This fact is still pretty surreal for me. Half the time I feel a bit like I did those first few days in Brazil: that constant need to remind myself that “Here. I live here, now.” This is home, but while each day has me lapsing back more and more into my “real life” (as if those two months were a dream; sometimes they feel like they were), it doesn’t feel quite like home, not yet.
To be honest, it’s a little bit of a head-rush. Now I know what they mean when they say travel changes you; I don’t feel like the same girl who hopped on a plane at 7:40AM (Philippine Standard Time) on March 25, 2013 (March 24, 8:40PM Brazil Time).
But I’m getting ahead of myself.
I’d planned to do a couple of blogs from New York and Washington D.C. and New Jersey (including one on all the stuff I ended up buying; Ciarán’s idea), but it turns out that life starts speeding up again once you cross the Brazilian border, so I’ve only just got time to record my adventures now, beginning, of course, with my sojourn to the city where I sometimes think I should have been born: New York, New York.
While my Brazilian family was partying on the Copacabana (for more on on that, check out Ciarán’s record of their (mis)adventures) I was…standing in line at Immigration. I’d actually landed at JFK at half-five on Saturday morning (May 18), which was about an hour earlier than scheduled, but that hour (and more) was quickly eaten up by the insane queue. My wait was a full half-hour longer than the one I had to endure for “The King” at Expoingá, and nowhere near as fun without my grumpy German Dad to laugh at and my annoying British brother to banter with.
Got out of JFK at around 9-ish, which gave my Mama Gigi (my mum’s best friend, who, due to a scary similarity in personalities, Mum’s declared my “actual” mother) and I just enough time to make it to New York City for the Gossip Girl Tour at 10AM. Thankfully, the infamous New York traffic hadn’t yet totally kicked in.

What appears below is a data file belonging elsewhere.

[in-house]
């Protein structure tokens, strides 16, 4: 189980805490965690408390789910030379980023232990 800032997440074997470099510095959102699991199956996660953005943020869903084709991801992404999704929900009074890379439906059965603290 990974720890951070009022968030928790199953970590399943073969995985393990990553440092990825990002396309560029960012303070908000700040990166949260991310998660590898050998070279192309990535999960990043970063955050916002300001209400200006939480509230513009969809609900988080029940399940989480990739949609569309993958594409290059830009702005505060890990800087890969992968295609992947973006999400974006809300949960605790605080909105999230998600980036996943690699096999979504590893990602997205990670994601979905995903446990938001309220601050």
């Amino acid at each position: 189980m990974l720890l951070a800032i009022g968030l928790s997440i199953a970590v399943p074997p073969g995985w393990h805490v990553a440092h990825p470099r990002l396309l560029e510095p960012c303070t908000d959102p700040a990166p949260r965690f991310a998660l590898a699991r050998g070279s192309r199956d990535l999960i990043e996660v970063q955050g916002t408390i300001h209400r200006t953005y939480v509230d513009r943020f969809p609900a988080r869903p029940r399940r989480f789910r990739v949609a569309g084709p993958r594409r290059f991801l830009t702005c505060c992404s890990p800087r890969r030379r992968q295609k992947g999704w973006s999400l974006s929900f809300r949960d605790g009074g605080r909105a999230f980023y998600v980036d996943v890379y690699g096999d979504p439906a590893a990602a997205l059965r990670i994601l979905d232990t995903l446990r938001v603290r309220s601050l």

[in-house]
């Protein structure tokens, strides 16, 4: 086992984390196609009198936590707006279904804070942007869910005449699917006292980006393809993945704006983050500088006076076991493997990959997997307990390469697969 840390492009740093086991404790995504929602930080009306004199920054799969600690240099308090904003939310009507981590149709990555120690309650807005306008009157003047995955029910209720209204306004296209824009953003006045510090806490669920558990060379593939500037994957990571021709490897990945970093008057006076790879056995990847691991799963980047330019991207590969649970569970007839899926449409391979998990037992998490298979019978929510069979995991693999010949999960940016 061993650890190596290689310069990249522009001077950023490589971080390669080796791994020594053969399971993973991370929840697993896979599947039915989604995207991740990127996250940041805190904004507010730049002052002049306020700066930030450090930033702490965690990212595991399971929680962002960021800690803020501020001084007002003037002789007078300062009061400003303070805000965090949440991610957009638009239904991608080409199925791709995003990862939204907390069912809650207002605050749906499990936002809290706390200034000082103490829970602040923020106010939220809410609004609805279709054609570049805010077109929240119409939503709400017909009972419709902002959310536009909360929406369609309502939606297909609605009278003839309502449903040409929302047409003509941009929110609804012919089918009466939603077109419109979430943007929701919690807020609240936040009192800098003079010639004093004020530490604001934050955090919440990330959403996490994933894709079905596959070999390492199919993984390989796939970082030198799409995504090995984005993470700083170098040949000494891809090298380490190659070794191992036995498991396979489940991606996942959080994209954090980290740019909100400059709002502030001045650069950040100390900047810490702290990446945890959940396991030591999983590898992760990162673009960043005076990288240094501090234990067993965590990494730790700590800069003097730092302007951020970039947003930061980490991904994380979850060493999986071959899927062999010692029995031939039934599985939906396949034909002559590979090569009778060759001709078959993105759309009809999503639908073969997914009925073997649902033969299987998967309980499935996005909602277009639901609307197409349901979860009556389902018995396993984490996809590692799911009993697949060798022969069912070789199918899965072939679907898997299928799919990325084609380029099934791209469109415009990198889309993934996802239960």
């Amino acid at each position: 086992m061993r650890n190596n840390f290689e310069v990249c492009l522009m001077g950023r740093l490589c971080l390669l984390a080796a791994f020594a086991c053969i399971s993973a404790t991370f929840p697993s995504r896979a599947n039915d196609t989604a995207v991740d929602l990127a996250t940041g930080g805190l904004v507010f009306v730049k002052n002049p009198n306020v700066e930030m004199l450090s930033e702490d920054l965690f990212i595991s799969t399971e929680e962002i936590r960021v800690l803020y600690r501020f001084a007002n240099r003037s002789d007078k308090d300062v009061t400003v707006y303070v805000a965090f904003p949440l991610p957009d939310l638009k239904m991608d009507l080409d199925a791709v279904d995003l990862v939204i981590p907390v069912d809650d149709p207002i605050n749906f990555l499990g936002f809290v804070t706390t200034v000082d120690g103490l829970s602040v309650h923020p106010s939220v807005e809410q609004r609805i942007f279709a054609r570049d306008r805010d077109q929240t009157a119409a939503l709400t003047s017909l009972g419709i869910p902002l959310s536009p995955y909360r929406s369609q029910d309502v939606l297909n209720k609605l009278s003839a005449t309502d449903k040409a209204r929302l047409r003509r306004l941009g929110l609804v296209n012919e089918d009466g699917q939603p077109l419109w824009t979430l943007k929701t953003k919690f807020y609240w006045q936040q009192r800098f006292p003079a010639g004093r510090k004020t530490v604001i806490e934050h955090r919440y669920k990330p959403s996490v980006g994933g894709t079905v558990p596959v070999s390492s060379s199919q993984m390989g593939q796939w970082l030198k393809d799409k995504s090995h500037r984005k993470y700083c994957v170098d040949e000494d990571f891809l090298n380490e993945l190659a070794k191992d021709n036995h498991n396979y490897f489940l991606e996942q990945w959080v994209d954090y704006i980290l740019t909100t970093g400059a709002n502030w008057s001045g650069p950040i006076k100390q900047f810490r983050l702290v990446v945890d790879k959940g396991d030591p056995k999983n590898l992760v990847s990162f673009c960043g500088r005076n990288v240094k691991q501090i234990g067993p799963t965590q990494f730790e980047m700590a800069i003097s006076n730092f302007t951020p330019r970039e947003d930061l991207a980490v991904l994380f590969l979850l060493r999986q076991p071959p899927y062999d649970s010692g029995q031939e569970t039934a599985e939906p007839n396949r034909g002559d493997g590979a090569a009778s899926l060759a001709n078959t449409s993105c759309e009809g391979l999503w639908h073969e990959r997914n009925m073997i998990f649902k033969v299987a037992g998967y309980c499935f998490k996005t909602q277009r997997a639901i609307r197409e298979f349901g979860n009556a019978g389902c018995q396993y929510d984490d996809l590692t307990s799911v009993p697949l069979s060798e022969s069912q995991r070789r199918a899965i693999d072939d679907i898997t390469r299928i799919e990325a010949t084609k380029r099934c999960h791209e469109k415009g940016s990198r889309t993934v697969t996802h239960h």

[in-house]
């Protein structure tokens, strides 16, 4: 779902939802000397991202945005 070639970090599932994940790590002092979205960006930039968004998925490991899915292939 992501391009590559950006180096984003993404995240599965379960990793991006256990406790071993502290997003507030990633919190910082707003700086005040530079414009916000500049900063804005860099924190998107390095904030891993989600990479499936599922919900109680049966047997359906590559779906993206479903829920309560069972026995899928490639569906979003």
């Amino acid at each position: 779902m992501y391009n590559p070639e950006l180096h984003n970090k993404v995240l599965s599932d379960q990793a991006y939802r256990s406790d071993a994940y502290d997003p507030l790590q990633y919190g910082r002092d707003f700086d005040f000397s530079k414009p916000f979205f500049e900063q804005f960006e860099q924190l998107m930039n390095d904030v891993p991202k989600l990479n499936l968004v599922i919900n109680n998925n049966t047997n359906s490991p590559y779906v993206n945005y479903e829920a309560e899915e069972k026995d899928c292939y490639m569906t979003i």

I had to cobble together an acceptable enough ensemble en route (no way was I going to walk in the footsteps of my beloved B and S wearing a sweatshirt), but I managed to pull together something from my luggage that, while definitely not “Queen B” material, at least managed to cop a bit of Serena’s style. Changed in the restroom of the New York Palace Hotel (that’s right, the Palace Hotel), where the tour would meet. The hotel’s facade was sadly covered in scaffolding as they are currently renovating, but it still managed to look magical to my GG-adoring eyes.
Our last stop was supposed to be Grand Central, but by then I had come down with some sort of fever/flu so we left the tour, got some food (Mexican, Chipotle), and Mama Gigi let me sleep in the car while she ran some errands before we had to pick up Maman at JFK. After getting pumped full of meds (courtesy of Mum’s ever-present first aid kit), I managed to look alive enough for us to end the day with a bit of shopping at the Jersey Gardens outlet mall and late dinner at some Korean place, before I crawled into bed at my A-ee Irene’s house in Jamesburg.
The next day was my cousin Kristine’s graduation from Quinnipiac University in Connecticut, so we made the (blessedly long; I could sleep off the last of my sickness in the car) inter-state trip by car to the venue, which was, common to American tradition, outdoors in an open field on campus.
My efforts paid off, and I managed to be on my feet on Monday morning (May 20), when we left for our one night, two day stay in New York. We checked into the Times Square Hilton at nearly half-twelve, then proceeded to throw ourselves into the New York life: eating at Grand Central Station, walking the Manhattan streets, catching those famous yellow cabs, and shopping at vintage stores in The Village. My favorite finds of the day were a pair of teal Prada wedges at Second Time Around along Thompson Street, and two genuine vintage scarves from What Goes Around Comes Around along West Broadway.